Wordcount: 677 words
Summary: Please note, this is currently a very rough draft. There will be spelling and grammatical errors afoot as well as flat out bad writing, info dumps, plot holes, flat out contradictions, and uneven characterization and pacing. (Content is also subject to constant change as I take an editing chainsaw to the story.)
The hatching grounds are inside a massive cave, sandstone carved partially by water but mostly by man and foxhawk. The ground is layered thick in a mass of long grasses, straws, and left-over hay and the cave is warm from the decomposition. There are benches built along the walls from rock and wood and there’s plenty of room for spectators to stop for a bit of rest while wandering the fair.
The foxhawk hens are not aggressive, as long as everyone stays outside the nesting area there’s no danger. They come over, now and then, to greet the various visitors. These are unbonded foxhawks, aged past the years of service and willing to talk to anyone.
Their mental voices have an odd tinny echo to them, but sound as if they were actual speaking. It was hard to remember that not everyone could hear the conversations. The foxhawks could talk to one as well as too many and the only indication that the entire crowd was included was an increase in the echo.
May had spoken to one of the hens once, when she was younger and had a short lived attack of envy at those who had been chosen. She’d asked the hen what it took to be a rider, something normally asked of riders or hatching masters. The hen had been intrigued by the question and took the time to answer her, in a roundabout fashion.
Riders were chosen because they were riders– which meant nothing to May at the time. In fact it meant nothing now, other than those who were picked seemed predestined after the fact. Not something she was good at picking out beforehand, although there were some who had a knack for guessing which children would grow up to be foxknights.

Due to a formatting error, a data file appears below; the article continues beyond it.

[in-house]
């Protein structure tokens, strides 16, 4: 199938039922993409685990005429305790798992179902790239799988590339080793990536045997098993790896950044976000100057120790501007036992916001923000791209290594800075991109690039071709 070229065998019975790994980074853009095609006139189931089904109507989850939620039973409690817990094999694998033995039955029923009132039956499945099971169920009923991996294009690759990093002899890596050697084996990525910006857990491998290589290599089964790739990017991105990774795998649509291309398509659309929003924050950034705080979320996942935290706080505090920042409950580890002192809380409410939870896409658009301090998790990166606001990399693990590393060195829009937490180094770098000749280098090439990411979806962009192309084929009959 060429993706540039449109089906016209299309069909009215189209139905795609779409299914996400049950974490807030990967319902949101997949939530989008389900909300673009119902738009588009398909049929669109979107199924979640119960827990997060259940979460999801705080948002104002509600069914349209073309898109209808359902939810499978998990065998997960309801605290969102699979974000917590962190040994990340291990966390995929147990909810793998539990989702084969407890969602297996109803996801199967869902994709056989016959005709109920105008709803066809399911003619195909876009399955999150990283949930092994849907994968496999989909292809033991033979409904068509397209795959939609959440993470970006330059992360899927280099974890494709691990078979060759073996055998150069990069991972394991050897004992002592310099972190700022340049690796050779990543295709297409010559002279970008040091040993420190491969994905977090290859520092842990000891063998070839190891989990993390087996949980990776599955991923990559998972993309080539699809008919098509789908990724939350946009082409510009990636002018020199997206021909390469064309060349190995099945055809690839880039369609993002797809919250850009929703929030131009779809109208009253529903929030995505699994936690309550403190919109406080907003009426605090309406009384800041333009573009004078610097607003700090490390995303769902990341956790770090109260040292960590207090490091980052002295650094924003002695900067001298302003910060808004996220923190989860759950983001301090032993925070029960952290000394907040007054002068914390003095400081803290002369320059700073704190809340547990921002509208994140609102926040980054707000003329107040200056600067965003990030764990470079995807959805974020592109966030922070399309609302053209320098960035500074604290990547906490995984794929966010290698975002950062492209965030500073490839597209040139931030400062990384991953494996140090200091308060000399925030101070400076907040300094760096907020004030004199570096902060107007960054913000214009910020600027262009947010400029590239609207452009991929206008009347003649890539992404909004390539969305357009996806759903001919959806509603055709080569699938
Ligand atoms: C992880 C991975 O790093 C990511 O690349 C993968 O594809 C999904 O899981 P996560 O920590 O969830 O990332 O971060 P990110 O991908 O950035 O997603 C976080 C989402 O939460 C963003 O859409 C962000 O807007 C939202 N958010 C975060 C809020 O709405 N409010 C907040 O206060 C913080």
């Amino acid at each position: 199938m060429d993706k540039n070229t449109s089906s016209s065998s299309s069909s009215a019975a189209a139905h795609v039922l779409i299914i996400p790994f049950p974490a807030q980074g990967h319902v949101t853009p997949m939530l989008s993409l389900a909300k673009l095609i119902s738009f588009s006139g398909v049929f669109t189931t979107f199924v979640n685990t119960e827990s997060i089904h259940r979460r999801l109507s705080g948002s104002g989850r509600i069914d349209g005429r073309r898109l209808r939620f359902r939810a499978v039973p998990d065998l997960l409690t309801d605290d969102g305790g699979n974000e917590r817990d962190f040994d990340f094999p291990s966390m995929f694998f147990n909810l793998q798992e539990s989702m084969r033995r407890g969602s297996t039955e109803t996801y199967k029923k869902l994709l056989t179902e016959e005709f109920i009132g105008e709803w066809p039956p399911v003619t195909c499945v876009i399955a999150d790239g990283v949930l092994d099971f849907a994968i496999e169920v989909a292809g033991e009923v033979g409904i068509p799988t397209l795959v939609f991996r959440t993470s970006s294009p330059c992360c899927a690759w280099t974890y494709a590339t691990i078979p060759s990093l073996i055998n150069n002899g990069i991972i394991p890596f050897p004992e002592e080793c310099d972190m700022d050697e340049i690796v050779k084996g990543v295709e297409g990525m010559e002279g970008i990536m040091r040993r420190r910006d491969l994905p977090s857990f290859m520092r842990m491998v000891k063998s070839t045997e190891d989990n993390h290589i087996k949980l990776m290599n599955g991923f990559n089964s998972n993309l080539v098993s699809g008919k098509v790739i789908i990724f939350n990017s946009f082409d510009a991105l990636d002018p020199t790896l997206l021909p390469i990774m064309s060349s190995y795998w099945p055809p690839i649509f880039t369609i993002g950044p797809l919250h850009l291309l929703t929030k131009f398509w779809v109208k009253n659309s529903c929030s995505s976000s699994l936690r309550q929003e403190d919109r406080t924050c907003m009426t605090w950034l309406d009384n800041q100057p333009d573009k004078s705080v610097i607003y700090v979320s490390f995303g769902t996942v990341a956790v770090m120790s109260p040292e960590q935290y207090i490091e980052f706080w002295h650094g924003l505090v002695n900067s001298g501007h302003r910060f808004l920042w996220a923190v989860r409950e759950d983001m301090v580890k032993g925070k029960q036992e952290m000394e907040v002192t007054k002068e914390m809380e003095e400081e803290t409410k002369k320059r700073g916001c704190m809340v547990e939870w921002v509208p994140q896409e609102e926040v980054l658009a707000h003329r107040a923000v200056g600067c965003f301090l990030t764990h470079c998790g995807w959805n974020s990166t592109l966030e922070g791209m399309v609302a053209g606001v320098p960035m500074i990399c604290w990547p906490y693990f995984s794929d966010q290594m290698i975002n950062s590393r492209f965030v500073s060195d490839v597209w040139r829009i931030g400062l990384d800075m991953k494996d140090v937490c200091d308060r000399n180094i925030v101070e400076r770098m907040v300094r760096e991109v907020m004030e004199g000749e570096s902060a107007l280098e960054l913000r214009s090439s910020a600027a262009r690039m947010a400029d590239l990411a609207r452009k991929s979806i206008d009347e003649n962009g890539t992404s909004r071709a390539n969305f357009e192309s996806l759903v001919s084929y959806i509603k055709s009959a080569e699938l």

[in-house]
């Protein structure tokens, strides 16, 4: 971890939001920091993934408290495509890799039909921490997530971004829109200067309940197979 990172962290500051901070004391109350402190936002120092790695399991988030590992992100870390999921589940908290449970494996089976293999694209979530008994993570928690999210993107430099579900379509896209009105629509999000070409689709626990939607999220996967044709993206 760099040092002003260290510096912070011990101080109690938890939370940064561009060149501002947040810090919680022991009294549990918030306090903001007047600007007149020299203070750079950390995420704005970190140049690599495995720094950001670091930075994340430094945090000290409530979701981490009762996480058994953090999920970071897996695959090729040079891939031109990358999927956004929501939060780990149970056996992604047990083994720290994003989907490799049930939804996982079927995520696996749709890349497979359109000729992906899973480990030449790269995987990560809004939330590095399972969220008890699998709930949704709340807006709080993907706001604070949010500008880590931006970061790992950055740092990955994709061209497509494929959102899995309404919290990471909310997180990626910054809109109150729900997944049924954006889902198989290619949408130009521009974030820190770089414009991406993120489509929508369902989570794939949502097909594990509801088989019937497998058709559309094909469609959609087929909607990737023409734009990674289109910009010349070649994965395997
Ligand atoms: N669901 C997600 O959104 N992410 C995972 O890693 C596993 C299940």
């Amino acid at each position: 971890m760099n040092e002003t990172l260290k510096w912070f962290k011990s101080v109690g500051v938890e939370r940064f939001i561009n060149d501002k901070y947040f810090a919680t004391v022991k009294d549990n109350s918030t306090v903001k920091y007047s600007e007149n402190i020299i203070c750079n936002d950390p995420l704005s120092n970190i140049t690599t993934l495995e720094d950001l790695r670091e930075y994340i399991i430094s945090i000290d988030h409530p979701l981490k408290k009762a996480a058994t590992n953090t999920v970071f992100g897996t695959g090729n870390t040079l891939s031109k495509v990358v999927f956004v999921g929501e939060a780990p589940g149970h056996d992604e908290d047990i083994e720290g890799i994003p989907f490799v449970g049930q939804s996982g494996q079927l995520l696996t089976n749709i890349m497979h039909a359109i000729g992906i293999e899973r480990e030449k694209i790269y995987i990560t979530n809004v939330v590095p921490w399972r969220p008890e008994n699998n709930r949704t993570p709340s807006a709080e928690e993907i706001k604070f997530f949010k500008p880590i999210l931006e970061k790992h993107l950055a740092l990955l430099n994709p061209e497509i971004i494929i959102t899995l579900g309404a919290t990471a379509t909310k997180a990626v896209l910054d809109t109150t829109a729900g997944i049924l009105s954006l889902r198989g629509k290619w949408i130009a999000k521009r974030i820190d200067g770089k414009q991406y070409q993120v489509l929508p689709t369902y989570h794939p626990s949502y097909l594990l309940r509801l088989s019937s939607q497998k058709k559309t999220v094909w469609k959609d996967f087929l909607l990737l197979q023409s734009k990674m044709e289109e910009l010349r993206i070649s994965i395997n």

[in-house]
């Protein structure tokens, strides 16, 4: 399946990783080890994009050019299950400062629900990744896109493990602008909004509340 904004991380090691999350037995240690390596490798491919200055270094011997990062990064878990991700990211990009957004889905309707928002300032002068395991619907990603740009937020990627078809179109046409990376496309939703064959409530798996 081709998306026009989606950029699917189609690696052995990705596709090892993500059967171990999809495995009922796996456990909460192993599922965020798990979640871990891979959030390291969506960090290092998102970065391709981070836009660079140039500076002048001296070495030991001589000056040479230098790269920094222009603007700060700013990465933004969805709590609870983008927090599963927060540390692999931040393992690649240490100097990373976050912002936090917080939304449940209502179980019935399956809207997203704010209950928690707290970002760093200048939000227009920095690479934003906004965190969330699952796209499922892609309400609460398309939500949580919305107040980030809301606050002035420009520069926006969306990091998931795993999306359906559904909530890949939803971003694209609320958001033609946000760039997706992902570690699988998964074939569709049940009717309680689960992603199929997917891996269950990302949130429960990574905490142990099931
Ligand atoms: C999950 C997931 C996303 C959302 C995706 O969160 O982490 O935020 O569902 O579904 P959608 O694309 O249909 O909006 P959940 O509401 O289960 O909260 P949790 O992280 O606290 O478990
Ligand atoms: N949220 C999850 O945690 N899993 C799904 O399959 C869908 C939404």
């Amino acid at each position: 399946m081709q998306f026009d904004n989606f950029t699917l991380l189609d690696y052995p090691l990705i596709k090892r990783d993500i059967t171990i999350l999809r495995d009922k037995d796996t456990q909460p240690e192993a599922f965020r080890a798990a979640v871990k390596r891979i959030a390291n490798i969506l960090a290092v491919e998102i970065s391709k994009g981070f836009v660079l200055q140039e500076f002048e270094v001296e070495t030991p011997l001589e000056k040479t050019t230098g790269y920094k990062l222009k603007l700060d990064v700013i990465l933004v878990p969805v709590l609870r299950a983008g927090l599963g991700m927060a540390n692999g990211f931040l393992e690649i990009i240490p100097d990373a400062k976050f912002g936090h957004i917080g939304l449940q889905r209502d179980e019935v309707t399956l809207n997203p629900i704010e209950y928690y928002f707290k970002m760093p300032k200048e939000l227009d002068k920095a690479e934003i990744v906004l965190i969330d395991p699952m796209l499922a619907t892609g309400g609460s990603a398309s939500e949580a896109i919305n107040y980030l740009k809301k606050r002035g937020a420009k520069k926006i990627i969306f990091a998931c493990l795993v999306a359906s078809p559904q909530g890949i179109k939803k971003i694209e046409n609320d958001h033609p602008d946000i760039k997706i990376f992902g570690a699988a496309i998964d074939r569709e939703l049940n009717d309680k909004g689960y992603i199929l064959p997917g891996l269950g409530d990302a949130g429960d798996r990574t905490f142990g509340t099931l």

Now she sheltered in the cave, to escape the heat and a sudden rain shower, and new better than to ask questions she could not understand the answers to. But she’d been right, in a way, only riders were chosen to be riders– and May was not afraid anymore.
Cybil dragged her out of her thoughts and towards the front of the crowds at the edge of the massive nesting area.
“Come on, I want to see it!”
After some polite apologizing, they managed to wedge in where they could get a look at the nest. There were more eggs than she had remembered from past hatching and the largest of them was easy a third as big as any of the others.
The golden egg was much larger than the others and May was pretty sure they’d get a golden foxhawk. She’d wondered once, in a fit of spite, if trouble brought on the golden foxhawks or if the foxhawks caused the troubles.
“Well that puts a damper on things.” Cybil sighed. “No one’s going to be thinking about anything else once the hatching is over. Looks like I am going to Oak Grove to find a husband.” She made a face. “I hate getting looked over like a meat cow, they always make such underhanded comments.”
To be fair, Cybil was not the prettiest girl in the town, but she had an incredibly sharp grasp on politics and governing. There was a long running joke that the Lee’s breed for brains first and everything else second, but Cybil was not ugly, just slightly more angular that tradition demanded. She had her father’s face and her mother’s smile, not a bad combination all things considered.
May did not think she’d be husband hunting long, not with all of that focused energy directed at the task. Nothing stopped Cybil for long and she could not see this being any exception.
“Well, we’ve still got a bit before the actual hatching, let’s head out again—the rain’s stopped and there’s that delegation in from Simon’s Peak that we have not talked to yet.”
The delegation had been made mostly of concerned adults, but parents were parents and there was always a chance they were keeping an eye out for future daughters-in-law.